It may be beneficial to include suboptimal embodiments (i.e., versions of the invention that are not what the inventor understands to be its best mode) in the patent application along with alternative embodiments of the invention that are not central to the inventor’s vision, at least to the extent that they relate to the point of novelty. If the mechanical pencil’s point of novelty is the mechanism that pushes the lead forward through the pencil (i.e., the mechanical clicker), the mechanical clicker’s optimal positioning, and best mode, may be near the user’s index finger. However, indicating that the mechanical clicker can be positioned at different, less convenient areas (e.g., upper part near the eraser) of the pencil body may also be beneficial. Less optimal embodiments may not be as advantageous those of the best mode of the mechanical pencil, but can nevertheless be considered a minimally viable product that could compete with the invention. Hence, the minimally viable product or embodiment should be included in the patent application with the claims directed to the shared point of novelty to secure proper patent protection (in this case, a mechanical clicker positioned on the body of the mechanical pencil regardless of its position). Including these alternative embodiments also provides a buffer zone around the preferred embodiments of the invention by preventing others from obtaining a patent on these alternative embodiments. For example, including multiple, though less convenient, positions of the mechanical clicker system in the patent application would prevent others from patenting a mechanical pencil that is only slightly different such as a mechanical pencil with a clicker system on a different position away from the index finger on the pencil body.
As a case in point for including suboptimal embodiments, Kennametal (patent owner) sued Ingersoll (accused infringer) for patent infringement on its patented cutting tool containing ruthenium as a binder, which was coated onto the tool using a physical vapor deposition (PVD) process.46 Ingersoll attacked the patent’s validity, citing a prior art reference in a another company’s (Grab) patent in which the application of the ruthenium coating by way of physical vapor disposition was not the primary way of applying the coating. However, it had been included as a passing comment and appears to have been an afterthought during the preparation of the patent application.47 The court ruled Kennametal’s patent invalid and that the teaching or disclosure found in the Grab prior art reference prevented other companies from securing a patent for the process of applying ruthenium as a binder via PVD.
Based on Kennametal, use of the phrase, “other ways or means or components are also contemplated including but not limited to [insert list of alternatives],” may be used to broaden the scope of patent protection. This case also demonstrates the advantages of including alternative embodiments to prevent others from securing a patent on similar, yet distinct (and perhaps less effective), methods. At the time of filing, the inventor may consider them less favorable, but one may later become the preferred embodiment, or at least a competitive alternative.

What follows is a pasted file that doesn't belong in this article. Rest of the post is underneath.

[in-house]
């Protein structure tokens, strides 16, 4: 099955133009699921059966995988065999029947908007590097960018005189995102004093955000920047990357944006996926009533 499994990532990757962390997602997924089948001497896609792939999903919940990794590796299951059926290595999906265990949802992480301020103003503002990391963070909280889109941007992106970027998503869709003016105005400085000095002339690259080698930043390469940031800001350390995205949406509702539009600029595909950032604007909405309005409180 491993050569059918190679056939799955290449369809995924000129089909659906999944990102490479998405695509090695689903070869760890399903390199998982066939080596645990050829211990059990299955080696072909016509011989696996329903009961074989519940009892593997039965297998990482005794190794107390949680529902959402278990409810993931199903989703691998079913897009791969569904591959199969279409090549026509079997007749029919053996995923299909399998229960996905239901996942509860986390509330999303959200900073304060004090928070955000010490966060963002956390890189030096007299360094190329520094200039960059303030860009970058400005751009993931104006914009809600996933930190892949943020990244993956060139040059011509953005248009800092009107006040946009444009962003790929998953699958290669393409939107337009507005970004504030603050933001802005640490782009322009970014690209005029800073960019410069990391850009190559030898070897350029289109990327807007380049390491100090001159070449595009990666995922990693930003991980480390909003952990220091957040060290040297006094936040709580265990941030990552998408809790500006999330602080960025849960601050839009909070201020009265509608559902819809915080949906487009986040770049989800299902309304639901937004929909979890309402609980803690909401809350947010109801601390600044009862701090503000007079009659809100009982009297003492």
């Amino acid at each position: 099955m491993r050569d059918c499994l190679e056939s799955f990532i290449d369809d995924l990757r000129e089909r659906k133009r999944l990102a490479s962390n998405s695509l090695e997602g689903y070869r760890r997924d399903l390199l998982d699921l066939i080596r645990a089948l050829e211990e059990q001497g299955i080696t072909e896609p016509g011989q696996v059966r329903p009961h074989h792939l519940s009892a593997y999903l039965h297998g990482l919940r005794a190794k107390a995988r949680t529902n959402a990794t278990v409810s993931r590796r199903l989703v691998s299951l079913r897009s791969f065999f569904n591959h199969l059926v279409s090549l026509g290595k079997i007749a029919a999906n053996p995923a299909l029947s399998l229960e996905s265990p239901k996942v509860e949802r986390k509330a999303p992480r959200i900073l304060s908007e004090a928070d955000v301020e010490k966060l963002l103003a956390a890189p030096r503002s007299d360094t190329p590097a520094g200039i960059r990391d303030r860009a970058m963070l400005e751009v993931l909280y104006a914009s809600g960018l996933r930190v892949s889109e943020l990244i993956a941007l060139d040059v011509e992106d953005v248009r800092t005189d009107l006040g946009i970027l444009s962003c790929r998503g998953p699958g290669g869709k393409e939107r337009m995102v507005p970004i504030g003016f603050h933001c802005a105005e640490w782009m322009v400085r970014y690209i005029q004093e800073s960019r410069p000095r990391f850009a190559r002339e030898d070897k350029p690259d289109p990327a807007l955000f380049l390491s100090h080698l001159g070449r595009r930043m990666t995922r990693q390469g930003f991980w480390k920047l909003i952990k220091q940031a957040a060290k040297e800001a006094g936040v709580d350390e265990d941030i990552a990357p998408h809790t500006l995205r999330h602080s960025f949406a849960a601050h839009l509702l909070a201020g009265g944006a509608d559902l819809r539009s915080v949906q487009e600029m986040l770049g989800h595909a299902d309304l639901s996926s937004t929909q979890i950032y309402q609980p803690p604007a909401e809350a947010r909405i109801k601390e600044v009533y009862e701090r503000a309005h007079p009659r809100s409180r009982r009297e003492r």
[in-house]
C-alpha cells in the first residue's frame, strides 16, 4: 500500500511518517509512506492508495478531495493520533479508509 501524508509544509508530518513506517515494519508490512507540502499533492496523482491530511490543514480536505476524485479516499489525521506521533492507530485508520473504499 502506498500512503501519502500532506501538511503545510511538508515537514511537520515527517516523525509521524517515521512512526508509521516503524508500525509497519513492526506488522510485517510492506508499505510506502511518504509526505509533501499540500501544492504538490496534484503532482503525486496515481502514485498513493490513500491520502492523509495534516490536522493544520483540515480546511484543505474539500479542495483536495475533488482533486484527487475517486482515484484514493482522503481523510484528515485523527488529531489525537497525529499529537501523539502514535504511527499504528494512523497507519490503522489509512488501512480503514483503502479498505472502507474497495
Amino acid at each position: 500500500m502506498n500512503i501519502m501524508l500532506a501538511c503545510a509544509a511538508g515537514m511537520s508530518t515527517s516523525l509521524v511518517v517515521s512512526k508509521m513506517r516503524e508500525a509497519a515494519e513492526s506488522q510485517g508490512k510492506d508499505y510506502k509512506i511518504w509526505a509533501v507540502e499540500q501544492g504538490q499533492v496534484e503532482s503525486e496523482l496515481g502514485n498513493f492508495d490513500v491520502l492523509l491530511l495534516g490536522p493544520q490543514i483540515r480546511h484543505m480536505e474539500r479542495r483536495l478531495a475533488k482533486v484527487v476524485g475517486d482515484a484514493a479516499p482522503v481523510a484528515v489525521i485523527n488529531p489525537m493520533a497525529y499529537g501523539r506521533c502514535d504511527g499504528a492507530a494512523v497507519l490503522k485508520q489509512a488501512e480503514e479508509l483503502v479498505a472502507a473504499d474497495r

By including these alternative embodiments in the application, prior art is created that can be used against the patents and patent applications of competitors. Moreover, by including them in the specification, the inventor is able to later claim these alternative embodiments for him or herself.
47. Ingersoll (Defendant) petitioned the USPTO to reexamine Kennametal’s patent in light of the Grab prior art patent reference, which expressly disclosed all of the limitations of Kennametal’s claimed invention except for the method of applying the ruthenium binder via PVD process. The prior art reference mentioned ruthenium being applied with the PVD method but only as a side note (“However, applicants also contemplate that one or more layers of a coating scheme may be applied by physical vapor deposition (PVD).”) Kennametal argued that Grab did not disclose the PVD method. The examples in the Grab reference only focused on two other unrelated, preferred methods of ruthenium application, mentioning PVD only as a “contemplated” method. Kennametal argued that, according to the Grab reference, one could not “immediately envisage” ruthenium being applied by PVD and it could not therefore be characterized as disclosing such information in order to invalidate Kennametal’s patent. The Grab reference disclosed many different base materials and combinations thereof as well as three different methods of applying those materials. According to Kennametal, a total of 10,881 different combinations of binder materials and processes for applying them existed within the disclosure of the Grab reference. Kennametal asserted that the large number of possibilities negated the disclosure of any one specific combination except those “immediately envisaged” according to the description of the Grab reference. The specific examples highlighted in the specification are immediately envisaged and disclosed in the specification. But what about the other combinations? The Federal Circuit reasoned that since Claim 5 of the Grab reference recited five different materials (including ruthenium), and the patent disclosed only three different coating methods (including PVD), the Grab patent disclosed only fifteen, not 10,881 combinations. Grab’s explicit “contemplation” of PVD was sufficient evidence that a reader would immediately envisage applying ruthenium as a binder using PVD